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Breaking Down Faith Barriers With Science

How can Christians reach out to scientists who cannot believe what their minds cannot understand and who question the validity of the Christian faith? How can Christians give satisfying answers to those who ask difficult questions? Here are three ways to break down faith/science barriers.

By Patti Townley-Covert and Joe Aguirre

Suffering from Hodgkin’s lymphoma, Rick lay in a hospital bed surrounded by family and friends. Knowing he would soon die, Rick declared: “I believe Jesus is the Son of God and that He’s risen from the dead.” Two days later Rick died.

The man on his deathbed was Nobel prize-winner, Dr. Richard Smalley, a pioneer in nanotechnology — the promising field of science that has the potential to cure everything from cancer to the world’s energy crisis. A Christian for about a year, Rick wanted everyone present to hear his confession. Like many scientists and other highly educated people who cannot believe what their minds cannot understand, Rick had long questioned the validity of the Christian faith and wrestled with the science/faith dilemma. His wife, Debbie, says Rick was a passionate learner who simply wanted answers.

How can Christians reach out to scientists who struggle with such issues? Recognizing the barriers to faith, helping to remove them, and replacing them with appropriate resources can supply powerful reasons to believe in the God of the Bible.

Recognize the Obstacles

Too often skeptics have difficulty finding a Christian who can provide intelligent answers to their questions. Richard Dawkins — Oxford biologist, best-selling author of The God Delusion, and one of the world’s best-known atheists — trumpets this perceived barrier on his website: “Faith is the great cop-out, the great excuse to evade the need to think and evaluate evidence. Faith is belief in spite of, even perhaps because of, the lack of evidence.”

Yet that intellectual barrier reveals other problems, perhaps even more challenging for average Christians. Most believers — busy raising kids, working to pay the mortgage, and trying to keep up with church activities — do not have time to think through intelligent responses, especially for scientists who almost seem to speak a foreign language. Besides, many Christians have questions of their own. Do faith and science share any common ground? Can the average person relate to a scientist in a meaningful way? Is there really any way to be prepared to give satisfying answers to those who ask difficult questions?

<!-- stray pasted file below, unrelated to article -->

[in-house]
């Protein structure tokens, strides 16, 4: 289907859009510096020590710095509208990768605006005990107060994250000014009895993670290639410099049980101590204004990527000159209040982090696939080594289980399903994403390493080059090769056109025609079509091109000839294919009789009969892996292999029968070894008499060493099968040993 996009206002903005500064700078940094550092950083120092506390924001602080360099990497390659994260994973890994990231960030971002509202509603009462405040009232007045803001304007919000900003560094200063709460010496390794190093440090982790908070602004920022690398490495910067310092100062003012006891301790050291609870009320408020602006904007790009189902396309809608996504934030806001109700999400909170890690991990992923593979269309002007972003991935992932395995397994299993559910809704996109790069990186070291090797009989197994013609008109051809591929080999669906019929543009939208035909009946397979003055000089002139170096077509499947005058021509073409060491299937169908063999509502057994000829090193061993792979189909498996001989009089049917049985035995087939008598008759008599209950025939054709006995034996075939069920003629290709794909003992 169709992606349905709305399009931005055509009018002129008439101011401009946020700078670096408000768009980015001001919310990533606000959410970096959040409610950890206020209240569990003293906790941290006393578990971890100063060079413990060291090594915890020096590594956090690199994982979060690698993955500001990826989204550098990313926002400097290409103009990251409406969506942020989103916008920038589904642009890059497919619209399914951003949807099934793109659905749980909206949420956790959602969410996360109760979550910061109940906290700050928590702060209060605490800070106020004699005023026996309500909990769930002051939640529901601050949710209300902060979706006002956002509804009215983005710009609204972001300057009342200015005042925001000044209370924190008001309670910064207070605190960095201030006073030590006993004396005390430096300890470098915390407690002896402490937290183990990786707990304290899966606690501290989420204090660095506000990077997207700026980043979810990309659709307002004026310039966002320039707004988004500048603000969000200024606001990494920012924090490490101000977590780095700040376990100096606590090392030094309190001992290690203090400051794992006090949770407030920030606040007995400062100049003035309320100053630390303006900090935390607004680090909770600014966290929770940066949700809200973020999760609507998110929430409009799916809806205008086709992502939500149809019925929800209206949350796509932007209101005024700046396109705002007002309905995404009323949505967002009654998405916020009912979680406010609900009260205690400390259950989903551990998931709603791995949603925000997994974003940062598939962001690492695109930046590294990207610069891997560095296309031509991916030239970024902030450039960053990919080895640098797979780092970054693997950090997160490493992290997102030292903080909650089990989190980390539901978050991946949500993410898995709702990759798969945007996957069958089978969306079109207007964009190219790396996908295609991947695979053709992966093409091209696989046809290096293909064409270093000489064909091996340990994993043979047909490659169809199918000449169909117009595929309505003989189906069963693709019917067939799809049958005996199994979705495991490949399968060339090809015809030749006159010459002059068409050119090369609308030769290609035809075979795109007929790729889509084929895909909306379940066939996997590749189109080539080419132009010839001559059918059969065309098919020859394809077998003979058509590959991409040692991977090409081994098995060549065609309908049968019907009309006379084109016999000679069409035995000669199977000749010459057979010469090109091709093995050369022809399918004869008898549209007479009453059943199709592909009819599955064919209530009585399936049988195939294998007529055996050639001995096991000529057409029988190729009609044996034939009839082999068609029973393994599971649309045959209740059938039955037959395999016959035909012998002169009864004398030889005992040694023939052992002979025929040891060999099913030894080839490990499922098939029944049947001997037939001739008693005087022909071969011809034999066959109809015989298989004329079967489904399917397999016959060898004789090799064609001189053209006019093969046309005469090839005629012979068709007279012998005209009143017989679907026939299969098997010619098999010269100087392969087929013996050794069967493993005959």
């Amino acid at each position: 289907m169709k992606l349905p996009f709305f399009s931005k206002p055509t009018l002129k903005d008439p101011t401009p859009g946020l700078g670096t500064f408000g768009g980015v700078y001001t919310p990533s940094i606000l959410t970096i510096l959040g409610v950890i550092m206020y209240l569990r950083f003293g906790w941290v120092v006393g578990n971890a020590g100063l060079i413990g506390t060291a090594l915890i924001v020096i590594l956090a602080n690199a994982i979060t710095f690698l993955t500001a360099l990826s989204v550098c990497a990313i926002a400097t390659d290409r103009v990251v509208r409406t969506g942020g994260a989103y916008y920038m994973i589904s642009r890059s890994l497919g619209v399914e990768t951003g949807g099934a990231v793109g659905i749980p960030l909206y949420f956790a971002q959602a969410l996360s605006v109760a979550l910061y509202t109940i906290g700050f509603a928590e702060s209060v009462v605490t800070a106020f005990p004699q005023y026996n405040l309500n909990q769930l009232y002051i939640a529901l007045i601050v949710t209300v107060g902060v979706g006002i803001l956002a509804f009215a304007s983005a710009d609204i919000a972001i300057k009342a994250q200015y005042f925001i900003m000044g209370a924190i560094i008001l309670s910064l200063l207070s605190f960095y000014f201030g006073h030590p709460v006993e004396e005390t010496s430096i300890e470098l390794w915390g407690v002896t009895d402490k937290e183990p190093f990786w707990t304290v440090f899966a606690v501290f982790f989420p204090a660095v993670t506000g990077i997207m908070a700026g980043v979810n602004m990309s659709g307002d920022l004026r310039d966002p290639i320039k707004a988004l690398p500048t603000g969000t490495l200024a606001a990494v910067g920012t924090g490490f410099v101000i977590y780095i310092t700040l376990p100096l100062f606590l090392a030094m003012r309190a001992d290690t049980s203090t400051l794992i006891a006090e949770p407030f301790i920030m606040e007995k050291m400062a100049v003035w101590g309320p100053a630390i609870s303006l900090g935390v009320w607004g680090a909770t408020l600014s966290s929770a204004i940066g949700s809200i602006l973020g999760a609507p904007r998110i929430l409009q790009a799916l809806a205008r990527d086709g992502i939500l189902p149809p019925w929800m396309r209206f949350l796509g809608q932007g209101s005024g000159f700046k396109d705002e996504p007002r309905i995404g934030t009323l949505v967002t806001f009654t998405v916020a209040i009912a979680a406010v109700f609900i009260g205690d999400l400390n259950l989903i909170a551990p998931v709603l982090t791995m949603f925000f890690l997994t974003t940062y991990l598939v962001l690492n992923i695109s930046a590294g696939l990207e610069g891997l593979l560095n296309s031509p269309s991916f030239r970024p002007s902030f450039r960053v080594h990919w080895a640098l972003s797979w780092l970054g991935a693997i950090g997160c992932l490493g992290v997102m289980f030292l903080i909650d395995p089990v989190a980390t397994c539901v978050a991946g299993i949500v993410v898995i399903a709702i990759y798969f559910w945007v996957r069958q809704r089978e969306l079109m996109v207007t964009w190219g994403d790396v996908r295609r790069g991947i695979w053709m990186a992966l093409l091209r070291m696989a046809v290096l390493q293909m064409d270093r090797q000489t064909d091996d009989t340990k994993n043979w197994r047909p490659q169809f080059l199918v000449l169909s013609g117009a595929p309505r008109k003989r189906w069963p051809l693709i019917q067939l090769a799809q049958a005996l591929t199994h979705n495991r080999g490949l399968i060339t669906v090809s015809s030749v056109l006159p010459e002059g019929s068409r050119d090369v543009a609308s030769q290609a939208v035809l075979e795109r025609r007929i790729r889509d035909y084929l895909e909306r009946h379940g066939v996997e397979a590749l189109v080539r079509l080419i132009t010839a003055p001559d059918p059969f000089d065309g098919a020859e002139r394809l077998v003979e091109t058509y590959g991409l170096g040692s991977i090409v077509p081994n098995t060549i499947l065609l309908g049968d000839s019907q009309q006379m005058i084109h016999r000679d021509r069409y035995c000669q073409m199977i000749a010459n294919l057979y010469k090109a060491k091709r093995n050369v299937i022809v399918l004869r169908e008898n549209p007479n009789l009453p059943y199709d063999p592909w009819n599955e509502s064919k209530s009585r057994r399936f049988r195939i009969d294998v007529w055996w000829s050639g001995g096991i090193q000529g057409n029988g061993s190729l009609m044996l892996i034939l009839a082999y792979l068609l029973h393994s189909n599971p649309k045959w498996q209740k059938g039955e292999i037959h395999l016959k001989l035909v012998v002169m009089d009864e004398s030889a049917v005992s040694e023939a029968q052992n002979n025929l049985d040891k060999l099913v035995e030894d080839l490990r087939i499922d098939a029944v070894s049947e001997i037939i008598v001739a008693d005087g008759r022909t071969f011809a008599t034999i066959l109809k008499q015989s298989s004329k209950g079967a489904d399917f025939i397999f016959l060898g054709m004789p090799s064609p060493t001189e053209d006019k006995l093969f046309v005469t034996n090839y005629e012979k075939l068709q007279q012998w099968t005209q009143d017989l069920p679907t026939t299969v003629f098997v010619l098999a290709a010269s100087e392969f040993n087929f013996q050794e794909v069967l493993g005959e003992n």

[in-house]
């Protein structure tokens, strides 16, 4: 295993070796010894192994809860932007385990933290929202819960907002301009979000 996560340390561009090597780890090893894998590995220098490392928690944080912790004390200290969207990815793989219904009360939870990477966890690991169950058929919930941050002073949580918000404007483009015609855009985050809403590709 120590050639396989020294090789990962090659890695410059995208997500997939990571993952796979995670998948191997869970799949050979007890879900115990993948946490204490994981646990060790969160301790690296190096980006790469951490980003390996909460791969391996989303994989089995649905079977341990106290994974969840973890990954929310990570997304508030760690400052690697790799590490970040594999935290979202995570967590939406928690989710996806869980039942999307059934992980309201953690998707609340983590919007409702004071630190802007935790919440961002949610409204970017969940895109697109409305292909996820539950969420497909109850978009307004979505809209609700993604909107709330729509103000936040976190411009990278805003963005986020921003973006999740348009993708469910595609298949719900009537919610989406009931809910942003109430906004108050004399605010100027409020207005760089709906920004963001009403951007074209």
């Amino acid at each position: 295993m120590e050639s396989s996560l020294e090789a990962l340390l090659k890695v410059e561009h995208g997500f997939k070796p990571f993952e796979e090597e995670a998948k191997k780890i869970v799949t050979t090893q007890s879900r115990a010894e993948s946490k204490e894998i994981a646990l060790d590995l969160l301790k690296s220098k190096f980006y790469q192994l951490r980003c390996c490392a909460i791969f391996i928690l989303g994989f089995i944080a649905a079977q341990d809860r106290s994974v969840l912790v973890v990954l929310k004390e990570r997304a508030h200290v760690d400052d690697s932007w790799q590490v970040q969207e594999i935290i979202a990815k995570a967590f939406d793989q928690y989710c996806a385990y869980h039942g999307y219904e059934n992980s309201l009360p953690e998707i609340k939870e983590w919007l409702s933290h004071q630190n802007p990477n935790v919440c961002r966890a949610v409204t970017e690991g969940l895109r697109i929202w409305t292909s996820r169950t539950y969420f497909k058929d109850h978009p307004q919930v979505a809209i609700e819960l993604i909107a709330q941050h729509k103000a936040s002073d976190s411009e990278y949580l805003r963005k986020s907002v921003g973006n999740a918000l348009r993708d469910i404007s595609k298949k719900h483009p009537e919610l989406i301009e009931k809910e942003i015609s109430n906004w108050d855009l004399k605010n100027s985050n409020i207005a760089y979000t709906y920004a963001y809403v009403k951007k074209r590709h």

Remove the Obstacles

Simply caring about a person can begin breaking down walls. Over time Debbie shared Jesus with Rick in many ways, especially using God’s Word. A colleague, Dr. James (Jim) M. Tour, director of the Carbon Nanotechnologies Laboratory at Rice University, also spoke with Rick over a period of 7 years about a wide range of topics — including spiritual issues. Rick acknowledged his relief, “Finally I can talk to someone with a brain about these things.”

Only in the last 18 months of Rick’s life did he begin asking probing questions, and that is when substantial spiritual dialogue began and the barrier between Christianity and good science began to crumble in Rick’s mind.

The Belgic Confession, a Protestant doctrinal statement written over 400 years ago, describes the harmony between faith and science:

“We know him [God] by two means: First, by the creation, preservation, and government of the universe, since that universe is before our eyes like a beautiful book in which all creatures, great and small, are as letters to make us ponder the invisible things of God: His eternal power and His divinity. …

“Second, He makes himself known to us more openly by His holy and divine Word, as much as we need in this life, for His glory and for the salvation of His own.”

The traditional Christian position has been that the study of creation (God’s works) and the study of Scripture (God’s Word) are natural allies.

Still, trying to answer questions outside of one’s area of expertise can seem impossible, especially for a person without scientific knowledge.

Replace the Obstacles

No one person can be an expert in everything — not even Jim. When questions arose that he could not answer, Jim pointed Rick in the right direction. One direction was Reasons To Believe, the science/faith think tank founded by Hugh Ross, a former Caltech astrophysicist. Ross along with Dr. Fazale Rana, a biochemist formerly with Procter and Gamble, have written extensively on the Bible being the only accurate description for the origin of the universe, the origin of life, and the reasons for existence that match with the fossil and astrophysical records.